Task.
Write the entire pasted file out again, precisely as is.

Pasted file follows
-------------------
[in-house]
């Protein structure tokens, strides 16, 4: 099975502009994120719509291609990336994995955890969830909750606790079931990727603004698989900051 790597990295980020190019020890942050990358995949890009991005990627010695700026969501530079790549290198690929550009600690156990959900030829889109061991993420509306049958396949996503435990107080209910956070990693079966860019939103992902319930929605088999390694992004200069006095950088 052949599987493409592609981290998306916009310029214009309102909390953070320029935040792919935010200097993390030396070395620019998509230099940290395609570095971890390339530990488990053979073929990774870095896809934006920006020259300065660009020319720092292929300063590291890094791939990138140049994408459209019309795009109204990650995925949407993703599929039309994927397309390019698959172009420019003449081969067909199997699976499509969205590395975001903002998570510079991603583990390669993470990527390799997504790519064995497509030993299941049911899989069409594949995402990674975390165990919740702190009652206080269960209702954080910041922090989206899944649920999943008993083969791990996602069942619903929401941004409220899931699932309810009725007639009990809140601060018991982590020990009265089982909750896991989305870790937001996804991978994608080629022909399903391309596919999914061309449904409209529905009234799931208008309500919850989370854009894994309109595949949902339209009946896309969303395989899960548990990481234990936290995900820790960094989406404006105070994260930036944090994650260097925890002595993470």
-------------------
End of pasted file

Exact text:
[in-house]
């Protein structure tokens, strides 16, 4: 099975502009994120719509291609990336994995955890969830909750606790079931990727603004698989900051 790597990295980020190019020890942050990358995949890009991005990627010695700026969501530079790549290198690929550009600690156990959900030829889109061991993420509306049958396949996503435990107080209910956070990693079966860019939103992902319930929605088999390694992004200069006095950088 052949599987493409592609981290998306916009310029214009309102909390953070320029935040792919935010200097993390030396070395620019998509230099940290395609570095971890390339530990488990053979073929990774870095896809934006920006020259300065660009020319720092292929300063590291890094791939990138140049994408459209019309795009109204990650995925949407993703599929039309994927397309390019698959172009420019003449081969067909199997699976499509969205590395975001903002998570510079991603583990390669993470990527390799997504790519064995497509030993299941049911899989069409594949995402990674975390165990919740702190009652206080269960209702954080910041922090989206899944649920999943008993083969791990996602069942619903929401941004409220899931699932309810009725007639009990809140601060018991982590020990009265089982909750896991989305870790937001996804991978994608080629022909399903391309596919999914061309449904409209529905009234799931208008309500919850989370854009894994309109595949949902339209009946896309969303395989899960548990990481234990936290995900820790960094989406404006105070994260930036944090994650260097925890002595993470």